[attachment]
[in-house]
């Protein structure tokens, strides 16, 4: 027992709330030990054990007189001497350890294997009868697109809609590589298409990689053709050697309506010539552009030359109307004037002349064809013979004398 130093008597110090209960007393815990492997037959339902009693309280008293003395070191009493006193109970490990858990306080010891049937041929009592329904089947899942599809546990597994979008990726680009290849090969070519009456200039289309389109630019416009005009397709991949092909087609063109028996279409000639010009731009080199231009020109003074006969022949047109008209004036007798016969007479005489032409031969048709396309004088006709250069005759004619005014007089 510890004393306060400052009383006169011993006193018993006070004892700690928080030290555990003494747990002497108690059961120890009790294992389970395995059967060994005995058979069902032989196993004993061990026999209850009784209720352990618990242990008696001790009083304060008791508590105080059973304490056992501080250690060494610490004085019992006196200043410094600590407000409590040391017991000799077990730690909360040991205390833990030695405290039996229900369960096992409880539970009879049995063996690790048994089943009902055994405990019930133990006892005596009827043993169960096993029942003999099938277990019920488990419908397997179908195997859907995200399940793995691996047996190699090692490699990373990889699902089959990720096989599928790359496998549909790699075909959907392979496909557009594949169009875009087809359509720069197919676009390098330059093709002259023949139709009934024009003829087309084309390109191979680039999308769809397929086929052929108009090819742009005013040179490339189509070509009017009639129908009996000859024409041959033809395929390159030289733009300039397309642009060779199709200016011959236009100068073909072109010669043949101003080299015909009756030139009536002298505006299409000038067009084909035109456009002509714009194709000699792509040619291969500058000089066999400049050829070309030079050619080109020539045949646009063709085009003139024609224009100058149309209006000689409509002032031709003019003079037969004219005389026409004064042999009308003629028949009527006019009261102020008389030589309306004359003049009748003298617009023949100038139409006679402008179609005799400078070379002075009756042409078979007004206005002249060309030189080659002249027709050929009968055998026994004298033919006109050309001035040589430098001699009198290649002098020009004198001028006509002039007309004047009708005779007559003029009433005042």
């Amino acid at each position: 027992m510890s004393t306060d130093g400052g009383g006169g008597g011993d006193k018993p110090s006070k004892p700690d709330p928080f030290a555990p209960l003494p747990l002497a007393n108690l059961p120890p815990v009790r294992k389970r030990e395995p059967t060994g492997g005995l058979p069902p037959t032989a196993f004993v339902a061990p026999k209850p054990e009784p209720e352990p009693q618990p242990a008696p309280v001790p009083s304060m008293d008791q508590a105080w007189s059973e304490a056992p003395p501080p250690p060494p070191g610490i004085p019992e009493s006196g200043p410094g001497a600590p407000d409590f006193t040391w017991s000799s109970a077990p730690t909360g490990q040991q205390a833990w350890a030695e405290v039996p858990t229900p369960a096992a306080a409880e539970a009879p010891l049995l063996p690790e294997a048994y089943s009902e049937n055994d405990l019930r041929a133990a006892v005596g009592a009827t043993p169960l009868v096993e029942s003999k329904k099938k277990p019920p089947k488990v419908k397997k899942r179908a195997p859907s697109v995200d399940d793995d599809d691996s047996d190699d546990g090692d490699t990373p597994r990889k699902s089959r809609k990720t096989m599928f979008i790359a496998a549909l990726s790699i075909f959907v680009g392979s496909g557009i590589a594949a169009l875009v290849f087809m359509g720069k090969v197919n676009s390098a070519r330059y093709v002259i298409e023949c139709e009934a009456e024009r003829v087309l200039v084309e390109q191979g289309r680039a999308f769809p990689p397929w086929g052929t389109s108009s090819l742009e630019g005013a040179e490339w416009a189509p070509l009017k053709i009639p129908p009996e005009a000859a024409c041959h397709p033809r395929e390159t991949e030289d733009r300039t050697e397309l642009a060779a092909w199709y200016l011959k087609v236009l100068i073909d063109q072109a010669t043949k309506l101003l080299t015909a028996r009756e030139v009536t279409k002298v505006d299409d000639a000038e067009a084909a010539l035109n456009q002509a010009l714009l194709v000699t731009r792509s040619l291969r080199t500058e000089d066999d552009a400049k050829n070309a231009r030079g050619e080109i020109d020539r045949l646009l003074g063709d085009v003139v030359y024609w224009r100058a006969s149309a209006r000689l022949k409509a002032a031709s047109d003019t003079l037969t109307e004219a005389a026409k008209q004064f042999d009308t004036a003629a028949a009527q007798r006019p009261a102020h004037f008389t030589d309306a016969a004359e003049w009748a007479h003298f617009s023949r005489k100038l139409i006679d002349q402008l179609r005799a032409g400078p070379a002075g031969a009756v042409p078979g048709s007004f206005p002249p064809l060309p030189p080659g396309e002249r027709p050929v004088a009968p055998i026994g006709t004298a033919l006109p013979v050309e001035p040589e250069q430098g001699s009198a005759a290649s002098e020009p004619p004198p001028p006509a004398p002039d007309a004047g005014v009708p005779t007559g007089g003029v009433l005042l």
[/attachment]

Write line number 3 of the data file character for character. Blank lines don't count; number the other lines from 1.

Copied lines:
């Amino acid at each position: 027992m510890s004393t306060d130093g400052g009383g006169g008597g011993d006193k018993p110090s006070k004892p700690d709330p928080f030290a555990p209960l003494p747990l002497a007393n108690l059961p120890p815990v009790r294992k389970r030990e395995p059967t060994g492997g005995l058979p069902p037959t032989a196993f004993v339902a061990p026999k209850p054990e009784p209720e352990p009693q618990p242990a008696p309280v001790p009083s304060m008293d008791q508590a105080w007189s059973e304490a056992p003395p501080p250690p060494p070191g610490i004085p019992e009493s006196g200043p410094g001497a600590p407000d409590f006193t040391w017991s000799s109970a077990p730690t909360g490990q040991q205390a833990w350890a030695e405290v039996p858990t229900p369960a096992a306080a409880e539970a009879p010891l049995l063996p690790e294997a048994y089943s009902e049937n055994d405990l019930r041929a133990a006892v005596g009592a009827t043993p169960l009868v096993e029942s003999k329904k099938k277990p019920p089947k488990v419908k397997k899942r179908a195997p859907s697109v995200d399940d793995d599809d691996s047996d190699d546990g090692d490699t990373p597994r990889k699902s089959r809609k990720t096989m599928f979008i790359a496998a549909l990726s790699i075909f959907v680009g392979s496909g557009i590589a594949a169009l875009v290849f087809m359509g720069k090969v197919n676009s390098a070519r330059y093709v002259i298409e023949c139709e009934a009456e024009r003829v087309l200039v084309e390109q191979g289309r680039a999308f769809p990689p397929w086929g052929t389109s108009s090819l742009e630019g005013a040179e490339w416009a189509p070509l009017k053709i009639p129908p009996e005009a000859a024409c041959h397709p033809r395929e390159t991949e030289d733009r300039t050697e397309l642009a060779a092909w199709y200016l011959k087609v236009l100068i073909d063109q072109a010669t043949k309506l101003l080299t015909a028996r009756e030139v009536t279409k002298v505006d299409d000639a000038e067009a084909a010539l035109n456009q002509a010009l714009l194709v000699t731009r792509s040619l291969r080199t500058e000089d066999d552009a400049k050829n070309a231009r030079g050619e080109i020109d020539r045949l646009l003074g063709d085009v003139v030359y024609w224009r100058a006969s149309a209006r000689l022949k409509a002032a031709s047109d003019t003079l037969t109307e004219a005389a026409k008209q004064f042999d009308t004036a003629a028949a009527q007798r006019p009261a102020h004037f008389t030589d309306a016969a004359e003049w009748a007479h003298f617009s023949r005489k100038l139409i006679d002349q402008l179609r005799a032409g400078p070379a002075g031969a009756v042409p078979g048709s007004f206005p002249p064809l060309p030189p080659g396309e002249r027709p050929v004088a009968p055998i026994g006709t004298a033919l006109p013979v050309e001035p040589e250069q430098g001699s009198a005759a290649s002098e020009p004619p004198p001028p006509a004398p002039d007309a004047g005014v009708p005779t007559g007089g003029v009433l005042l």